Kindles for big fast readers
January 31, 2009
Will it bore you if, like every other Kindle owner, I review my experience? I bought mine because I was going on a month-long voyage overseas. The Kindle is unbeatable for this use case — it’s basically one book and a power cord versus however many tomes you were planning to haul around in your luggage. The only disconcerting thing is that (unlike a computer but like a book) there is no backlight, so if the ambient light is bad — like in a darkened airplane cabin, or on a super-glarey afternoon on the deck of a cruise ship — you won’t be able to read. I want to make it clear that you can easily take your Kindle overseas, you just won’t be able to use Whispernet to get books delivered to the unit wirelessly (although you can still use USB delivery if you have a computer), but everything else should work fine.
It’s pretty clear by now that the Kindle is the suck for texts where it’s an important part of the experience to see charts and graphs, maps, pictures, footnotes, or fixed line breaks (e.g. poetry). Not to put too fine a point on it, all of these will look like crap and/or be impossible to see at all. However I personally read a lot of genre fiction and nonfiction (mostly history), and the Kindle is brilliant for these. In the first case you won’t have the embarrassment of the cheesy covers usually slapped on YA, mystery, SF, horror, fantasy, and romance novels. In the latter you run far less risk of accidental death due to dropping a 15-lb hardcover on your face while you recline in bed.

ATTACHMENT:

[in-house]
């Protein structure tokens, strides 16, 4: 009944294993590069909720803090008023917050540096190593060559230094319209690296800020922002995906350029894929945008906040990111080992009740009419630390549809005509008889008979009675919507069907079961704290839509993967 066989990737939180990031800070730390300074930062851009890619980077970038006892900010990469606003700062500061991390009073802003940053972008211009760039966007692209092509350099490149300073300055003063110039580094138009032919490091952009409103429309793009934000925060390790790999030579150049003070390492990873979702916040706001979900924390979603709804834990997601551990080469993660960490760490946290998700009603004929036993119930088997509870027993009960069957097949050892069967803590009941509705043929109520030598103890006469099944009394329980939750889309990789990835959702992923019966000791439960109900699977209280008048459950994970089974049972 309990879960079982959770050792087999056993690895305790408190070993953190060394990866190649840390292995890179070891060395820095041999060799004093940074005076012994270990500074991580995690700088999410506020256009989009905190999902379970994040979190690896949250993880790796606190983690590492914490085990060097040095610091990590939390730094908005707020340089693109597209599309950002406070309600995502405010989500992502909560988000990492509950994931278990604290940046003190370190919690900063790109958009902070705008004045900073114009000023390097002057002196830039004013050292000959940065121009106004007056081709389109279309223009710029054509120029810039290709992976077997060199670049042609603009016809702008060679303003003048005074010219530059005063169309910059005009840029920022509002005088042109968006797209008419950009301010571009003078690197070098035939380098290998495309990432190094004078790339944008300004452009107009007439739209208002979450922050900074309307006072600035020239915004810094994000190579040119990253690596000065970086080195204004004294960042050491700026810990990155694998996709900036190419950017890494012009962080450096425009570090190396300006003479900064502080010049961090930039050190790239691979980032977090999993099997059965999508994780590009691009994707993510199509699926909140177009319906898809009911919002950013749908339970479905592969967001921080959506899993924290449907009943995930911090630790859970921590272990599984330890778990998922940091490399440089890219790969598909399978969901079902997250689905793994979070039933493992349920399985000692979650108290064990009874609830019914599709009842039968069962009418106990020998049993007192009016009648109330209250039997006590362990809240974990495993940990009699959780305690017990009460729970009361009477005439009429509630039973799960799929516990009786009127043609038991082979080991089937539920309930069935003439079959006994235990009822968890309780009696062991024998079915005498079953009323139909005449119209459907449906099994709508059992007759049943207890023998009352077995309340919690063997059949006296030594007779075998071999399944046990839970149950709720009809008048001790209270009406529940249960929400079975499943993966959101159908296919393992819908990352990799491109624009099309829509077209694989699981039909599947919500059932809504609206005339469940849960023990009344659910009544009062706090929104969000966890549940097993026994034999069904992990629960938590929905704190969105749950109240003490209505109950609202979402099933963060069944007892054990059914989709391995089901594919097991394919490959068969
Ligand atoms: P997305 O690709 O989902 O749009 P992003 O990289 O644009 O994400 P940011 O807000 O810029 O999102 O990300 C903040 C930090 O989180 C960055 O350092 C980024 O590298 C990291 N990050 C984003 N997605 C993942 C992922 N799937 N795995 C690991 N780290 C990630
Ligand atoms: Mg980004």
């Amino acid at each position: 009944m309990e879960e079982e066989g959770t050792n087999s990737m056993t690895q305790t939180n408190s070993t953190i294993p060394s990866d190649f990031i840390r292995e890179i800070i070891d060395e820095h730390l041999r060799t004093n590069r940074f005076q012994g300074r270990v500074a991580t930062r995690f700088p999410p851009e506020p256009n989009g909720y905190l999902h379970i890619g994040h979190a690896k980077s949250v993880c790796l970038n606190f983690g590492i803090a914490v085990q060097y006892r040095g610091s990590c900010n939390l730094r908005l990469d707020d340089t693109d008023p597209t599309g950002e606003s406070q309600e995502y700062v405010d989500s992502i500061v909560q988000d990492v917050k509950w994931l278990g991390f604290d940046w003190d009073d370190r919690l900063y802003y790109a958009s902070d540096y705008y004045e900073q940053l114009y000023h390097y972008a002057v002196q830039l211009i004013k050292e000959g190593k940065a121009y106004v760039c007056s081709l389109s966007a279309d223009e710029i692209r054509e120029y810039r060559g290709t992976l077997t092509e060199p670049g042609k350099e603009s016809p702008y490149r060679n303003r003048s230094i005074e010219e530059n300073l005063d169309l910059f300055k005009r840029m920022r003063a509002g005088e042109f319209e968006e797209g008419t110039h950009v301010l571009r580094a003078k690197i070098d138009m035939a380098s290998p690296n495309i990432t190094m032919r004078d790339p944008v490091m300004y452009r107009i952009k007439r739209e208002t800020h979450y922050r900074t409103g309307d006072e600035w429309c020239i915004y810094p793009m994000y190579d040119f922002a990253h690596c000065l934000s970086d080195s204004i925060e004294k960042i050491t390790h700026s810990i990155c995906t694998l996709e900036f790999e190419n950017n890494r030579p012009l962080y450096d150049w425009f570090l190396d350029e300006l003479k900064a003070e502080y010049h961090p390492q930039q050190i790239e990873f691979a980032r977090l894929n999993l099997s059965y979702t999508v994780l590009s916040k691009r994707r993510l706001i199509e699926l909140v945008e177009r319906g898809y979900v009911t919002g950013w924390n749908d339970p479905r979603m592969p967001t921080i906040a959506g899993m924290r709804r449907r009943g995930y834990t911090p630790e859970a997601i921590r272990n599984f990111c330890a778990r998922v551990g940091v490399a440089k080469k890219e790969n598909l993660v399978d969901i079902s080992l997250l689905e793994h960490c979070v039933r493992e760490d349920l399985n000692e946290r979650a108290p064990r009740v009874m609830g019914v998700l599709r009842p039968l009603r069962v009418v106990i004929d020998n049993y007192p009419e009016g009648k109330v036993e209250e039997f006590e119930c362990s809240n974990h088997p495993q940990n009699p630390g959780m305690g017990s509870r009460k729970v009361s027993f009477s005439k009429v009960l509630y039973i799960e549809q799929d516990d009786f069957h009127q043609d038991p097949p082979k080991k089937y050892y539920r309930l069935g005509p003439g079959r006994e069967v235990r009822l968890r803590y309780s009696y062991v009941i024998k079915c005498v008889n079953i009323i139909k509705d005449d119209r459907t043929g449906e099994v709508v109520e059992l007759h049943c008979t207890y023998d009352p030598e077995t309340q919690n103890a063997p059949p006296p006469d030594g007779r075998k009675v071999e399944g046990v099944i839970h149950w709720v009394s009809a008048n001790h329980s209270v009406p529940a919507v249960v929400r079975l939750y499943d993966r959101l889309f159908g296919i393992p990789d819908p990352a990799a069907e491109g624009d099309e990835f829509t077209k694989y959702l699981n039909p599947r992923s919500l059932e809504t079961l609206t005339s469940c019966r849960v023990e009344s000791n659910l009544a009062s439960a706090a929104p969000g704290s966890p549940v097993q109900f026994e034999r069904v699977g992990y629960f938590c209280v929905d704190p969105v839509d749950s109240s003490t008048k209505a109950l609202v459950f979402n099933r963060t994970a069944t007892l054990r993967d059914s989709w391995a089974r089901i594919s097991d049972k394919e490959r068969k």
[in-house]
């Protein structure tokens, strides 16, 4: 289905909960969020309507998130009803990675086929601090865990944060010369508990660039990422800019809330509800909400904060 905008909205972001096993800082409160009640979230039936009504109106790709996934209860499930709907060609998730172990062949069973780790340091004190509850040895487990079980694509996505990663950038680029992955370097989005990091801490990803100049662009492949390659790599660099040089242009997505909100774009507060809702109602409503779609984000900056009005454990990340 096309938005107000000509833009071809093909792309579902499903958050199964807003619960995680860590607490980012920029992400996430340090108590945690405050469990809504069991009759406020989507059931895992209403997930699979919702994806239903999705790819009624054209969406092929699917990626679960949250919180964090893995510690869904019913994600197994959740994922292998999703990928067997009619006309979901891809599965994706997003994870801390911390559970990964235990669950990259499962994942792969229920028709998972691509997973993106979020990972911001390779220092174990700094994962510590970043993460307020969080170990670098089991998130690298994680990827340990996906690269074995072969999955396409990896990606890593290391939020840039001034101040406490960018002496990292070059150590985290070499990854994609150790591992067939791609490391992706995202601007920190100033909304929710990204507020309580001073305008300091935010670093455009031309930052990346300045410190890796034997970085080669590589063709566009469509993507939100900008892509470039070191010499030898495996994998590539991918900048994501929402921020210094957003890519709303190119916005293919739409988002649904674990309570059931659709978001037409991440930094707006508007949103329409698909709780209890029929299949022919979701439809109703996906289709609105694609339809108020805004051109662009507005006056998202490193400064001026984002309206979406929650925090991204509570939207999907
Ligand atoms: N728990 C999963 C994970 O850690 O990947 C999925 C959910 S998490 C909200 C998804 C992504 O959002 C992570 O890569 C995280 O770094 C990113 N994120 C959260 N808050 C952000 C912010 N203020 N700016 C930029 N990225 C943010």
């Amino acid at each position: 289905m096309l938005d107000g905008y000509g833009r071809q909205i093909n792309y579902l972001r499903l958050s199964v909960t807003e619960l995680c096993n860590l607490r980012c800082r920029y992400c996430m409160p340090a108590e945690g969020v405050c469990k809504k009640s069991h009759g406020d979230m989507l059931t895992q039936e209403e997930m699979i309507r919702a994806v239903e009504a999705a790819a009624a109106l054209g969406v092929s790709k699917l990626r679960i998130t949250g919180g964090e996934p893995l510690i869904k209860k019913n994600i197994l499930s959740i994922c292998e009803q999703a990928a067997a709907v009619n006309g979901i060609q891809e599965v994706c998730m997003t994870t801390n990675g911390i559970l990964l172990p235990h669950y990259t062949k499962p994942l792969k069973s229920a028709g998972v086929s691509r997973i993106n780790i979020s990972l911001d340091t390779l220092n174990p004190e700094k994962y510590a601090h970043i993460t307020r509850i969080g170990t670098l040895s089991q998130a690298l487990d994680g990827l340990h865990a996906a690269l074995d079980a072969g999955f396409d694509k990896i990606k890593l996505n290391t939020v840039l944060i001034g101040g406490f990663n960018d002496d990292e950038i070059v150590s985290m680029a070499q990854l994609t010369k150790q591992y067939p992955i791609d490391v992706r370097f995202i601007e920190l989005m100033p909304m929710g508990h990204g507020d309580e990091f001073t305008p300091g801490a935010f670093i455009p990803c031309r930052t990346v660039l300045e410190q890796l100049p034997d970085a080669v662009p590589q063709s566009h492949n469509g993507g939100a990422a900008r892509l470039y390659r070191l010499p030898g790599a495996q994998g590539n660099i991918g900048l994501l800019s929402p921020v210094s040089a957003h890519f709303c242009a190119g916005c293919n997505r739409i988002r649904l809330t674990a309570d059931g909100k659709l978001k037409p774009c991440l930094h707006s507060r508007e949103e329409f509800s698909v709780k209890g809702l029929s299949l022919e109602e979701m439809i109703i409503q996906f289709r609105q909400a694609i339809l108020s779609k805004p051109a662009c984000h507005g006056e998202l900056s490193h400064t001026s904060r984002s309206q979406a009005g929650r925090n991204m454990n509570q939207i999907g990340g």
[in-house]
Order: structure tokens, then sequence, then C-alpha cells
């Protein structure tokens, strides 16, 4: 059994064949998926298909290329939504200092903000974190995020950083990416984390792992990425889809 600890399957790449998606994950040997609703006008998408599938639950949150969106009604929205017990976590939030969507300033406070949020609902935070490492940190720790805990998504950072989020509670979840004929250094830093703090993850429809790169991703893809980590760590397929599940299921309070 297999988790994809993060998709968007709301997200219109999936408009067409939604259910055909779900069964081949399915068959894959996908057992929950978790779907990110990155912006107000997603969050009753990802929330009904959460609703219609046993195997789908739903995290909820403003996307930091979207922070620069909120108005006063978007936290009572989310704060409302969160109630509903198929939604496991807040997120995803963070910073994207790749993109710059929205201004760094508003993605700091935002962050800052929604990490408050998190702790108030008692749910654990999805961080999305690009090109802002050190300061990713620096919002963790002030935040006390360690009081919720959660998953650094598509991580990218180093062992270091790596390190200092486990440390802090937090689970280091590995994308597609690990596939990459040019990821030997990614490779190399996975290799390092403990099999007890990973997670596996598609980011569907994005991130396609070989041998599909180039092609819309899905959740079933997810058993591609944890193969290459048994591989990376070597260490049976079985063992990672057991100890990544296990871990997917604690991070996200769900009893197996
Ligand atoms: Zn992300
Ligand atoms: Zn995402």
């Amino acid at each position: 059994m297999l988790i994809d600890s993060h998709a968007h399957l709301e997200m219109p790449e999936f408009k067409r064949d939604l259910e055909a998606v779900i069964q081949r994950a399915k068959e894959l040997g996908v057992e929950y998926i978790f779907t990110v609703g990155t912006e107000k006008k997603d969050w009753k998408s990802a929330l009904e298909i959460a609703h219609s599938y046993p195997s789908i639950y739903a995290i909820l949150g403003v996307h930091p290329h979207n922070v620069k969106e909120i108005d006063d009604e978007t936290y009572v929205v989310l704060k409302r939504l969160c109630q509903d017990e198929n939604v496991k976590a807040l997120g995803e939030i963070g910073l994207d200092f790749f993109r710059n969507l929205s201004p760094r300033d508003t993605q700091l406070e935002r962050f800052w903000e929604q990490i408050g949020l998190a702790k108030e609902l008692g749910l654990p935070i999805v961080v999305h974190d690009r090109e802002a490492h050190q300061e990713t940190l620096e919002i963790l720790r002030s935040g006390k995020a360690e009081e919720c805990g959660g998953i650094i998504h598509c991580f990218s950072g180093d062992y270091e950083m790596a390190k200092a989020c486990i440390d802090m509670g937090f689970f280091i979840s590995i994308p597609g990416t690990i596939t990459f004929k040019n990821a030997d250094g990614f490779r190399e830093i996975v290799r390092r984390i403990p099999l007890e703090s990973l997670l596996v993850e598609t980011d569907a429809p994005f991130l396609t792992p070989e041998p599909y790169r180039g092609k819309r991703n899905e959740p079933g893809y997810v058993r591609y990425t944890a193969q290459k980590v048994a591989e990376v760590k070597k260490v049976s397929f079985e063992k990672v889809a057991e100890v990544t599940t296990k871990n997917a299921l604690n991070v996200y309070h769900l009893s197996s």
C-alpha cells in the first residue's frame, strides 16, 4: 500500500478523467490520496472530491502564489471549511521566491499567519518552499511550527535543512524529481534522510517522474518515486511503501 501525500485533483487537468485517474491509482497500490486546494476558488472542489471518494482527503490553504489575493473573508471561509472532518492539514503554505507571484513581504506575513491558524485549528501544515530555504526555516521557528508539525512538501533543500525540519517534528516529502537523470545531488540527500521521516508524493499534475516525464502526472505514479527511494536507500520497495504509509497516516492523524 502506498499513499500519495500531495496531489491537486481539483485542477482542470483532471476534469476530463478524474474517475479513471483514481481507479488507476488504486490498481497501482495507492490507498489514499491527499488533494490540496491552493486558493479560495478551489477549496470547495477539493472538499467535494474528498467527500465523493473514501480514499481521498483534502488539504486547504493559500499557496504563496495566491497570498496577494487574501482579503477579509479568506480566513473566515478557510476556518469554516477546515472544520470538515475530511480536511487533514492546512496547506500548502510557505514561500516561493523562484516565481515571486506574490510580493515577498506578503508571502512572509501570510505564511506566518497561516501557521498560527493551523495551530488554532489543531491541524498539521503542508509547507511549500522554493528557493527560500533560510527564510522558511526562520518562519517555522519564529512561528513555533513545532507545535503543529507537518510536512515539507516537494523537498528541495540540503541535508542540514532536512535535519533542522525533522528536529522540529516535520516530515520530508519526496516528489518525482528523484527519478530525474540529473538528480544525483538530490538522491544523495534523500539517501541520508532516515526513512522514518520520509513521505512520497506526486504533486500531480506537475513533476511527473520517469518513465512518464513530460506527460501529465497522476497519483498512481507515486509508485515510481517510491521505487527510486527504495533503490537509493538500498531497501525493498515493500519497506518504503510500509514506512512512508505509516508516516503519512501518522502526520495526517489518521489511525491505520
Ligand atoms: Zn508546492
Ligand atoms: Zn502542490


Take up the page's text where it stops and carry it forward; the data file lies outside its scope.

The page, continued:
Without exaggeration I am an exceptionally fast reader… but I think I’m even faster on the Kindle. After having pondered for a while, my theory is this: without intending to, your eye spends a lot of time travelling to the next page when you’re holding two pages open before you. If you eliminate that second page — plus any opportunity of skipping ahead or behind in the text — you actually force yourself to stay on a single page and just focus on reading it as quickly as possible.
There are obvious problems with the physical layout and hardware configuration of the Kindle, most notably that there is no obvious place to hold the unit with your hands. I expect this problem to be solved in the next release. The navigation system, which depends on a unidimensional roller-wheel with clicker, is primitive and unexact in the extreme. I’m not even going to get into the color and resolution issues with the screen, since those were obviously sacrificed to get to the desired price-point.
My true feeling is that Kindles are absolutely not worthwhile for people who read fewer than 24 books a year or buy fewer than 12 books a year — which is almost everyone anyway. Also if you prefer books that require charts and graphs, maps, pictures (esp color), footnotes, or fixed line breaks for full enjoyment, the Kindle will not make you happy. And finally there are localized issues — if you have easy access to a computerized inter-library loan, the relative value of instant books will be less — whereas if you’re basically at the mercy of a small-town system then the relative value might be higher.